Lee Scoresby is a cowboy mercenary aeronaut from the fantasy world of Philip Pullman’s “His Dark Materials” trilogy.  Originally from the country of Texas, Lee spent most of his adventures in the northern land, where he met and fought side by side with his bestfriend, the armored bear, Iorek Byrnison.  He is an expert sharpshooter with the gun.  As an aeronaut, he is very skilled and meticulous in piloting his balloon.  In “The Golden Compass” film, he was perfectly played by Sam Elliot, who isn’t a stranger with Westerns.  Sam Elliot’s performance, the appeal of a cowboy on a balloon (instead of on a horse) on the Artic (instead of a Wild West setting), and remaining badass despite an advanced age made me mightily like the character.


Mal is the protagonist of the cult hit space western “Firefly” (and its spin-off movie “Serenity”).  His demeanor and disposition is definitely that of a Western cowboy.  He is a courageous, cunning, intellectual, and strong leader.   He is a skilled fighter and has –a recurring element of most characters on this list – very good shooting skills.  He is, as described by creator Joss Whedon, “everything that a hero is not.”  Mal greatly reminds me of Han Solo, but I surprisingly like Mal more than Han.  During the Unification War against the Alliance, Mal volunteered for the Independents (the losing side in the war).  During his stint for the Independents, he rose to the rank of sergeant and it was implied he also was able to hold a brevetted rank of captain.  After the war, Mal acquired an old, cranky Firefly-class transport ship which he named “Serenity” after the Battle of Serenity Valley, the deciding battle of the war.  With his eccentric crew, Mal makes his living by smuggling and cargo transport.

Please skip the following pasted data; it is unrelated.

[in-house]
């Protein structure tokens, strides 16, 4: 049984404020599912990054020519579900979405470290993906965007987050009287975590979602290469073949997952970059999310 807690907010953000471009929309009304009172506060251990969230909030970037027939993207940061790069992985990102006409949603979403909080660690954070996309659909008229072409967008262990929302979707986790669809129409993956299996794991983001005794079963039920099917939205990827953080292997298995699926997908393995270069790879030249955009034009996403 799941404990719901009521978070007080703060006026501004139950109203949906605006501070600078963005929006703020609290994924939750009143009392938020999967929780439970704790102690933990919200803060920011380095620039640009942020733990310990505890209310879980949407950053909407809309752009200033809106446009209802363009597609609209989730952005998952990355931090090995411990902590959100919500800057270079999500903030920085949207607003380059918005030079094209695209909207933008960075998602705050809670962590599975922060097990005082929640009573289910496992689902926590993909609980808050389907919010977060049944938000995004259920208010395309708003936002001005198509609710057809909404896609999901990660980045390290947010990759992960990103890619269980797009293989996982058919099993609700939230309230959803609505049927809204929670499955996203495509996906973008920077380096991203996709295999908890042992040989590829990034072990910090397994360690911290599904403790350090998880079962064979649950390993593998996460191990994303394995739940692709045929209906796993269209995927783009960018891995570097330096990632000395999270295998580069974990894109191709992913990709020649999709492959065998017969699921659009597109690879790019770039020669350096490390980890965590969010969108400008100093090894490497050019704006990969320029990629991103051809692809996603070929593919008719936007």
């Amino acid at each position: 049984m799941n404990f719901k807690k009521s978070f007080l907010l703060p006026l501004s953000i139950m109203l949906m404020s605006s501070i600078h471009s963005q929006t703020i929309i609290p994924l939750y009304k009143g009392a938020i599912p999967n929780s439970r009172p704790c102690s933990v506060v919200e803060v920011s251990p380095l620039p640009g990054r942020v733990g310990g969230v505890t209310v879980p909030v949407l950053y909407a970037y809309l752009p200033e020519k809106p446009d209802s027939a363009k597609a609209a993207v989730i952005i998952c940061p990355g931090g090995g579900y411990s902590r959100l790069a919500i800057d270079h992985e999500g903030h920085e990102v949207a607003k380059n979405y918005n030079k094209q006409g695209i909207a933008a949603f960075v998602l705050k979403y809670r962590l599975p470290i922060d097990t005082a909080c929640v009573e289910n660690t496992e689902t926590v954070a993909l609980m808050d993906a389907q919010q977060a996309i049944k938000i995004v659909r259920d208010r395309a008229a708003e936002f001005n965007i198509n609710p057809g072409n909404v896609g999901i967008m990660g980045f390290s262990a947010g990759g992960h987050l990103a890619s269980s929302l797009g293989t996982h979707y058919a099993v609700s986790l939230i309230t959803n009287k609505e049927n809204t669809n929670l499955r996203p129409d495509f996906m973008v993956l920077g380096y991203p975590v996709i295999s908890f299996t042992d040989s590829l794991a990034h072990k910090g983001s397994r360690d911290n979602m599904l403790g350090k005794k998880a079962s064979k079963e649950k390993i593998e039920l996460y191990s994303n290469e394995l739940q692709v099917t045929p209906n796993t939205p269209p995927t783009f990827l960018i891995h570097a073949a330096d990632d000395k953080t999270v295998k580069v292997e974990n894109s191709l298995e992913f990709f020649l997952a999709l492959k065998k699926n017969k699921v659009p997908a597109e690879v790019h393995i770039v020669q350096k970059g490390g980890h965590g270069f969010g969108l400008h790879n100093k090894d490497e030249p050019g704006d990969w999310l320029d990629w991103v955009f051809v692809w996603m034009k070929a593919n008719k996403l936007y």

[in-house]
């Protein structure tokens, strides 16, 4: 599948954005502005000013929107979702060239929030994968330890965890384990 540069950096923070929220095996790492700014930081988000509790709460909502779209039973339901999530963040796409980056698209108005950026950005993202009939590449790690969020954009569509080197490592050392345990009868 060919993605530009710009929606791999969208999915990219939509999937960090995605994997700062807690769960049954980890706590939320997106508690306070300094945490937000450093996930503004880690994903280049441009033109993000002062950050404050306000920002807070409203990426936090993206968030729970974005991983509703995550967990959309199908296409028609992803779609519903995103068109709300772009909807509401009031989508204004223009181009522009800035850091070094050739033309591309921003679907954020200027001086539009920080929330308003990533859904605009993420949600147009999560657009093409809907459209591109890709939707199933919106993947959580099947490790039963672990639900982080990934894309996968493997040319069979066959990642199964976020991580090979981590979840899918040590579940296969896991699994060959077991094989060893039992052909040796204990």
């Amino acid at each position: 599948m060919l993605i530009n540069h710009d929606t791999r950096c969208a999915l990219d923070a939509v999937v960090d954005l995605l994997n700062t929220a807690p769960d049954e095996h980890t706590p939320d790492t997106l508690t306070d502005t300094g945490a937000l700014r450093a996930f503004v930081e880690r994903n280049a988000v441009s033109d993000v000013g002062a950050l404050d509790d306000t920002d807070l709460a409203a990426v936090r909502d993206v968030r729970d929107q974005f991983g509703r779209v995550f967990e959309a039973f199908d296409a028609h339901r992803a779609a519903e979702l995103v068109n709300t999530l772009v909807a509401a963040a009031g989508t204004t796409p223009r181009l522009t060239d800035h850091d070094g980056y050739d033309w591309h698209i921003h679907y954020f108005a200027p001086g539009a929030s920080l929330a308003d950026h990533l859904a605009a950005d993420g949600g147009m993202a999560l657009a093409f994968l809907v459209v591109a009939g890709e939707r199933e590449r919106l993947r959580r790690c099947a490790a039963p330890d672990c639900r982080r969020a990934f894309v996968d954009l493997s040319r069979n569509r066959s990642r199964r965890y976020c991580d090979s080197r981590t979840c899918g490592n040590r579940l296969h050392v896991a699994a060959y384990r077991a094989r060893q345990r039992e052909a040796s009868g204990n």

Both Marvel Comics and DC Comics have Western characters in their mainstream universes.  But among these characters, I think the most popular is Jonah Hex (because he is the character I’m most familiar with, and, most likely, most familiar to you, too).  Hex is a scarred bounty hunter in the DC Universe’s Wild West.  He is very gruff and cynical, an infamous and ruthless killer, but honorable and will protect and avenge the innocent and weak.  Despite being blind in one eye, he displays close to superhuman accuracy with the gun.  He displays equal excellence in shooting with both his right and left hand.  He’s also very fast on the draw that he can shoot multiple opponents before any of them can draw their guns or get a shot off.  He is indeed a very skillful shooter that when he was transported to the future, he still managed to outgun everybody that has modern weaponry in spite of just using single-action revolvers.  On time-travel storylines, Hex managed to meet modern characters in the DC Universe.  He is such a badass that he had bested Batman in combat at more than one time.               


Brilliantly played by Clint Eastwood, “The Man with No Name” (“Uumo senza nome” in Italian) is the protagonist of Sergio Leone’s Spaghetti Westerns (the best known being the epic “The Good, the Bad, and the Ugly”).  He is a lone, quiet, stern, and tough character with a high but unconventional sense of justice. He has a lightning fast draw and brilliant shooting skills.  Though he is “the Good” in the “The Good, the Bad, and the Ugly” trio, he is not really a straight moral guy, but he, being a bounty hunter, lives for the gold and money.